The aggregate market value of the voting and non-voting common equity held by non-affiliates computed by reference to the price at which the common equity was last sold as of the last business day of the registrant’s most recently completed second fiscal quarter ($0.237) was $11,951,756. Solely for the purposes of this calculation, shares held by directors, executive officers and 10% owners of the registrant have been excluded. Such exclusion should not be deemed a determination or an admission by the registrant that such individuals are, in fact, affiliates of the registrant.

 

As of March 30, 2020, there were 60,271,082 shares of the registrant’s common stock outstanding.

 

 

 

 

 

 

INDEX

 

Forward Looking Statements

 

Part I    
Item 1. Business 3
Item 1A Risk Factors 24
Item 1B Unresolved Staff Comments 46
Item 2 Properties 46
Item 3 Legal Proceedings 46
Item 4 Mine Safety Disclosures 46
     
Part II    
Item 5 Market for Registrant’s Common Equity, Related Stockholder Matters and Issuer Purchases of Equity Securities 47
Item 6 Selected Financial Data 49
Item 7 Management’s Discussion and Analysis of Financial Condition and Results of Operations 50
Item 7A Quantitative and Qualitative Disclosures About Market Risk 63
Item 8 Financial Statements and Supplementary Data 63
Item 9 Changes in and Disagreements with Accountants on Accounting and Financial Disclosures 63
Item 9A Controls and Procedures 63
Item 9B Other Information 64
     
Part III    
Item 10 Directors, Executive Officers and Corporate Governance 65
Item 11 Executive Compensation 73
Item 12 Security Ownership of Certain Beneficial Owners and Management and Related Stockholder Matters 78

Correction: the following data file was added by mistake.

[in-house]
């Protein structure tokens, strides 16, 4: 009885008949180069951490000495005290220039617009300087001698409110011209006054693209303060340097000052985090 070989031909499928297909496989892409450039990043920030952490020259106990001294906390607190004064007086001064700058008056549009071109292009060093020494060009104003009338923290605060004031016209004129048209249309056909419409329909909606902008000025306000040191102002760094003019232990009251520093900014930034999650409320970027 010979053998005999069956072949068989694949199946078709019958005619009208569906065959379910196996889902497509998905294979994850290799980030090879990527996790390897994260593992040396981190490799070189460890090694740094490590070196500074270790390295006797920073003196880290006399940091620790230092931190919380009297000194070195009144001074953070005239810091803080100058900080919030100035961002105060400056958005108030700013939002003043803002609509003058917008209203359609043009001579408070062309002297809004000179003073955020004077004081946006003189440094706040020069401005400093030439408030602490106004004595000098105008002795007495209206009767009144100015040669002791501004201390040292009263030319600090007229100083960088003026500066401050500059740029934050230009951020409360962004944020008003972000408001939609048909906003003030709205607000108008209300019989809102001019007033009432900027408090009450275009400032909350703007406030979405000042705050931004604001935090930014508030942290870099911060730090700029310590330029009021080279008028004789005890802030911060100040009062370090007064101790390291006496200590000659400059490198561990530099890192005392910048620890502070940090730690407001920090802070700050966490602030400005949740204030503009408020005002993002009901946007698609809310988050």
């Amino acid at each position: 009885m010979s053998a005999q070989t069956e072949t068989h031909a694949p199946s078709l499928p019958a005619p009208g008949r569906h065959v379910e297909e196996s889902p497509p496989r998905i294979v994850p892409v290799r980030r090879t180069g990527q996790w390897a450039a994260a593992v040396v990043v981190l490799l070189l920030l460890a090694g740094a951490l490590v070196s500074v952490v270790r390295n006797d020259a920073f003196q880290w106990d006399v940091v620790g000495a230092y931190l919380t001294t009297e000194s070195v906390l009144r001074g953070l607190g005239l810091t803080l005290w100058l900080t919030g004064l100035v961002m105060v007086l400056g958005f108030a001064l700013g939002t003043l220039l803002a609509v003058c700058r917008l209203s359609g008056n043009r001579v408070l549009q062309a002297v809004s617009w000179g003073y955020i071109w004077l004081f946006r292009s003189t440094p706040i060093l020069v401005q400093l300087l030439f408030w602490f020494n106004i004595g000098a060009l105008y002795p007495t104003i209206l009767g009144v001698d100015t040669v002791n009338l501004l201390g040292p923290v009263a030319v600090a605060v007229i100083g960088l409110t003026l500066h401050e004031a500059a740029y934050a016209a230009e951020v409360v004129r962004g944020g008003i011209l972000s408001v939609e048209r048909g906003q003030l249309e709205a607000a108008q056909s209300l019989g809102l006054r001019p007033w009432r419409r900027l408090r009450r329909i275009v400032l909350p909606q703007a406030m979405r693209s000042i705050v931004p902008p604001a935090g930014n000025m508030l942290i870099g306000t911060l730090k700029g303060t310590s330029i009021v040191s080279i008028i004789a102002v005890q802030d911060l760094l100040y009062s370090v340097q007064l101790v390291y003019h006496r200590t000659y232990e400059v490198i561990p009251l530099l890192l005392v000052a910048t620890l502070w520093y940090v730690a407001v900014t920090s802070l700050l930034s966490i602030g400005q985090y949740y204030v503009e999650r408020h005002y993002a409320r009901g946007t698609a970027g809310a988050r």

Item 13 Certain Relationships and Related Transactions and Director Independence 80
Item 14 Principal Accountant Fees and Services 81
     
Part IV    
Item 15 Exhibits and Financial Statements Schedules 83
Item 16 Summary of Form 10-K 84
Signatures   85

 

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PART I

 

Forward-Looking Statements

 

This Annual Report on Form 10-K for the year ended December 31, 2019 contains forward-looking statements (as defined in Section 27A of the Securities Act and Section 21E of the Securities Exchange Act of 1934, as amended (the “Exchange Act”). To the extent that any statements made in this Annual Report contain information that is not historical, these statements are essentially forward-looking. Forward-looking statements may be identified by the use of words such as expects,” “plans,” “will,” “may,” “anticipates,” “believes,” “should,” “intends,” “estimates” and other words or phrases of similar meaning. Although we believe that the expectations reflected in these forward-looking statements are reasonable and achievable, these statements are subject to a number of risks and uncertainties discussed under the headings “Risk Factors” and “Management’s Discussion and Analysis of Financial Condition and Results of Operations” and elsewhere in this Annual Report. All forward-looking statements attributable to us are expressly qualified by these and other factors. We cannot assure you that actual results will be consistent with these forward-looking statements.